If your tools support vhdl-2008, enhanced generate statements are available:

    You can now include "else generate" and "elsif <condition> generate" in if-generate statements.

    "Case <expr> generate ... end generate;" is also available.

    Consult your tools' reference guides to see what vhdl-2008 features are supported. If a 2008 feature you want to use is not supported, then let your vendor(s) know you want it!

    Andy
     
    Andy, Jul 24, 2013
    #2
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  3. Cory Shol

    Cory Shol Guest

    On Wednesday, July 24, 2013 12:23:33 PM UTC-5, Andy wrote:
    > A generate statement may contain any number of concurrent statements: component/entity instantiations, concurrent signal assignment statements, process statements, etc.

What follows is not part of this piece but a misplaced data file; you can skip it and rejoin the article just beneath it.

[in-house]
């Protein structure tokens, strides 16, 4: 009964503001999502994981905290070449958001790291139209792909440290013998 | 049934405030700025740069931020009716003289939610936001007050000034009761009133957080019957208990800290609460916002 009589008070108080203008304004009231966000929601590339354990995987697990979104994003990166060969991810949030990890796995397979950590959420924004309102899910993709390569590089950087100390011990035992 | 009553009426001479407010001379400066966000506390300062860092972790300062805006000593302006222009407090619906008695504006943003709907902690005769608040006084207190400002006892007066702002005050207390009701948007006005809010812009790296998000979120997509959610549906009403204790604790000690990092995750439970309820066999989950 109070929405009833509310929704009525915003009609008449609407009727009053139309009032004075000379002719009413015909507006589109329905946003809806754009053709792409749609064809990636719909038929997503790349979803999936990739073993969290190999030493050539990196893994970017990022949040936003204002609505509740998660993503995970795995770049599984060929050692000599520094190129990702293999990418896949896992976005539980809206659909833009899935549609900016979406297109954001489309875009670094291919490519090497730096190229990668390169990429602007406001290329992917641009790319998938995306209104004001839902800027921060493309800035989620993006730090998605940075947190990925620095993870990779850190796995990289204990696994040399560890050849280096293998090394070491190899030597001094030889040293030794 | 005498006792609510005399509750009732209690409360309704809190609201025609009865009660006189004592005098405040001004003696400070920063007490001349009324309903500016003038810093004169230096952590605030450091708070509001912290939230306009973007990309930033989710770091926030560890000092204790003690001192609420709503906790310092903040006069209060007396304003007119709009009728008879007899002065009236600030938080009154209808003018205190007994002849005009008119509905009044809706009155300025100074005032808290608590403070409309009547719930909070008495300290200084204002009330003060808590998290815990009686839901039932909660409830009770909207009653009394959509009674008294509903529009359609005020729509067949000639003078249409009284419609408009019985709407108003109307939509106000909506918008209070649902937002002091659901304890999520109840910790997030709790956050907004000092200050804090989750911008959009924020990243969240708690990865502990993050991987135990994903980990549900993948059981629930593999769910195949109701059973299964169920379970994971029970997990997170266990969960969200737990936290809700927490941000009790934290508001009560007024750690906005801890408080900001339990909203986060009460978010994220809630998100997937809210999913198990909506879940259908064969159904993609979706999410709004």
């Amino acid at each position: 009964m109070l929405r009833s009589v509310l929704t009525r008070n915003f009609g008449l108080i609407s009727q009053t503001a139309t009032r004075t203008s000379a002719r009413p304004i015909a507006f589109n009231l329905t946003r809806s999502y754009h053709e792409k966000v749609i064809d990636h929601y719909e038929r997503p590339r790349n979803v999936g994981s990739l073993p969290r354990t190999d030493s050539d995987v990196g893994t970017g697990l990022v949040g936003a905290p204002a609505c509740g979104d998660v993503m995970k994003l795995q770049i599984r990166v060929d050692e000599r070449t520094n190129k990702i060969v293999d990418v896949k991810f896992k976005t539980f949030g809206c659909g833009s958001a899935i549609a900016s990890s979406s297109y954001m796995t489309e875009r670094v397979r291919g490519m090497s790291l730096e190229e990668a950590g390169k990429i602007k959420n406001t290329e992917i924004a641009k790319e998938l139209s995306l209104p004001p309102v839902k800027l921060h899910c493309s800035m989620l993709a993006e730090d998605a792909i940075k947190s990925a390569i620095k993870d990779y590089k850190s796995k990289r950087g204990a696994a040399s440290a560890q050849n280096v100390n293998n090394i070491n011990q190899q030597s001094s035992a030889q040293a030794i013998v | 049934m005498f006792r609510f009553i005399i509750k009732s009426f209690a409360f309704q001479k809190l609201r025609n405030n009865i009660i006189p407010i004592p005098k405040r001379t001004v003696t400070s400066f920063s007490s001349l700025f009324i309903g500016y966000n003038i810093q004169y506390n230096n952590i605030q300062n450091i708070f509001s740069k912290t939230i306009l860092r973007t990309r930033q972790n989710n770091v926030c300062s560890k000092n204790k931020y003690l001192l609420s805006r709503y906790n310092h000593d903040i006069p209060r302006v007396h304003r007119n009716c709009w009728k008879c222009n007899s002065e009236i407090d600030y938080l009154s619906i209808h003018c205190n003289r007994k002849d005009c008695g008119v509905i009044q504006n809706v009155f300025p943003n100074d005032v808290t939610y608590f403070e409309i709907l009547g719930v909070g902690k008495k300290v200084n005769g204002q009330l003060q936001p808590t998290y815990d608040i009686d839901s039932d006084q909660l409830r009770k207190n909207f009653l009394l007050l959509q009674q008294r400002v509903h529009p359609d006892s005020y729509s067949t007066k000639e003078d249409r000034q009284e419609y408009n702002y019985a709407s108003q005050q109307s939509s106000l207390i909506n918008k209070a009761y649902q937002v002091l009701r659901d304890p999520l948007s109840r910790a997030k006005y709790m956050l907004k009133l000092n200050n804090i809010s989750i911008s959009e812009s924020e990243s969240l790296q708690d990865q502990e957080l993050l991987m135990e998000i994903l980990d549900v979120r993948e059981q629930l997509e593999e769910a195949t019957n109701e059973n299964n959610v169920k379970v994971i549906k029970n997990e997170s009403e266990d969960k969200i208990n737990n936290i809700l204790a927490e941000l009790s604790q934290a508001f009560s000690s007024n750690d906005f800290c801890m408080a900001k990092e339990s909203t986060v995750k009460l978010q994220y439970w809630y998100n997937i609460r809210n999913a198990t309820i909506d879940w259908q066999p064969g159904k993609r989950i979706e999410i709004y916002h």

>
    >
    >
    > BTW, the VHDL generate statement does not accomplish "conditional compilation". The contained statements are always compiled, but if the conditionalis false, they are not elaborated (in SW terms, they are not "linked"). Any statements must be legal VHDL, and all referenced objects must exist.
    >
    >
    >
    > If your tools support vhdl-2008, enhanced generate statements are available:
    >
    >
    >
    > You can now include "else generate" and "elsif <condition> generate" in if-generate statements.
    >
    >
    >
    > "Case <expr> generate ... end generate;" is also available.
    >
    >
    >
    > Consult your tools' reference guides to see what vhdl-2008 features are supported. If a 2008 feature you want to use is not supported, then let yourvendor(s) know you want it!
    >
    >
    >
    > Andy


    If SIDE_DEFINE is a constant, will the tools compile out the unused logic??

    If you have two generate and one will never be true since the constant is initialized, the tools should never include the logic in the final design therefore isn't it a conditional compile??
     
    Cory Shol, Jul 24, 2013
    #3